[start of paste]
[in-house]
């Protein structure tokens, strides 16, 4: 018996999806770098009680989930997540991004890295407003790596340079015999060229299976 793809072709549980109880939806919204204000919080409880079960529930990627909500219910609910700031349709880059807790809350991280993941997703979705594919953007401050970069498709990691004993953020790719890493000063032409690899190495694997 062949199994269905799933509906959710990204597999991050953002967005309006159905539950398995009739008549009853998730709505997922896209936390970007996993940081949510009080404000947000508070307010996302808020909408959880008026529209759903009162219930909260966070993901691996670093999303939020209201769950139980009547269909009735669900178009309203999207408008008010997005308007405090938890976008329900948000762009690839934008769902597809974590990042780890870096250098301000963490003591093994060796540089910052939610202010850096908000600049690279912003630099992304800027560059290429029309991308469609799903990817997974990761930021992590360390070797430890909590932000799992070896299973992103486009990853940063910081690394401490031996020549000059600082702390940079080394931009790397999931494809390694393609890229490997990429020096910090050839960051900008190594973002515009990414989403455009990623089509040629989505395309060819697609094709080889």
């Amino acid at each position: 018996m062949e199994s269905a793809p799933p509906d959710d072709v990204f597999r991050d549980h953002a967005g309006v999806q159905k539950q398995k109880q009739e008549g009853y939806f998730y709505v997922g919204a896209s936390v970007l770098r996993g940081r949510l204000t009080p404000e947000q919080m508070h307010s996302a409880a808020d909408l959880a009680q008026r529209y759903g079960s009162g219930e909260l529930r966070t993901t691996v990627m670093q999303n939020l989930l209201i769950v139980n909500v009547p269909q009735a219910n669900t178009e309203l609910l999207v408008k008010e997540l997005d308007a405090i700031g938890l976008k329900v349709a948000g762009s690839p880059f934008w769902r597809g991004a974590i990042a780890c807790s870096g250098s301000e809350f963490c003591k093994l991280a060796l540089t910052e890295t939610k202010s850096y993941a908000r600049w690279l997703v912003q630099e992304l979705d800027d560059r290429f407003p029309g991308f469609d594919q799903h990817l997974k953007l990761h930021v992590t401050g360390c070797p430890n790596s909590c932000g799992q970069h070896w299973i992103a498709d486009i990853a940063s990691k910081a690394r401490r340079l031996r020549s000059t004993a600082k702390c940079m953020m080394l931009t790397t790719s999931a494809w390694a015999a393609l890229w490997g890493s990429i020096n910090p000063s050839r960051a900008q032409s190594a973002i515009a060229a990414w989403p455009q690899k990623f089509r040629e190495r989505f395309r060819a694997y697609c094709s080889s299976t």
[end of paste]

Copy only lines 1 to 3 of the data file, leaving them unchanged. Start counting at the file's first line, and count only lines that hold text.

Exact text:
[in-house]
């Protein structure tokens, strides 16, 4: 018996999806770098009680989930997540991004890295407003790596340079015999060229299976 793809072709549980109880939806919204204000919080409880079960529930990627909500219910609910700031349709880059807790809350991280993941997703979705594919953007401050970069498709990691004993953020790719890493000063032409690899190495694997 062949199994269905799933509906959710990204597999991050953002967005309006159905539950398995009739008549009853998730709505997922896209936390970007996993940081949510009080404000947000508070307010996302808020909408959880008026529209759903009162219930909260966070993901691996670093999303939020209201769950139980009547269909009735669900178009309203999207408008008010997005308007405090938890976008329900948000762009690839934008769902597809974590990042780890870096250098301000963490003591093994060796540089910052939610202010850096908000600049690279912003630099992304800027560059290429029309991308469609799903990817997974990761930021992590360390070797430890909590932000799992070896299973992103486009990853940063910081690394401490031996020549000059600082702390940079080394931009790397999931494809390694393609890229490997990429020096910090050839960051900008190594973002515009990414989403455009990623089509040629989505395309060819697609094709080889």
């Amino acid at each position: 018996m062949e199994s269905a793809p799933p509906d959710d072709v990204f597999r991050d549980h953002a967005g309006v999806q159905k539950q398995k109880q009739e008549g009853y939806f998730y709505v997922g919204a896209s936390v970007l770098r996993g940081r949510l204000t009080p404000e947000q919080m508070h307010s996302a409880a808020d909408l959880a009680q008026r529209y759903g079960s009162g219930e909260l529930r966070t993901t691996v990627m670093q999303n939020l989930l209201i769950v139980n909500v009547p269909q009735a219910n669900t178009e309203l609910l999207v408008k008010e997540l997005d308007a405090i700031g938890l976008k329900v349709a948000g762009s690839p880059f934008w769902r597809g991004a974590i990042a780890c807790s870096g250098s301000e809350f963490c003591k093994l991280a060796l540089t910052e890295t939610k202010s850096y993941a908000r600049w690279l997703v912003q630099e992304l979705d800027d560059r290429f407003p029309g991308f469609d594919q799903h990817l997974k953007l990761h930021v992590t401050g360390c070797p430890n790596s909590c932000g799992q970069h070896w299973i992103a498709d486009i990853a940063s990691k910081a690394r401490r340079l031996r020549s000059t004993a600082k702390c940079m953020m080394l931009t790397t790719s999931a494809w390694a015999a393609l890229w490997g890493s990429i020096n910090p000063s050839r960051a900008q032409s190594a973002i515009a060229a990414w989403p455009q690899k990623f089509r040629e190495r989505f395309r060819a694997y697609c094709s080889s299976t």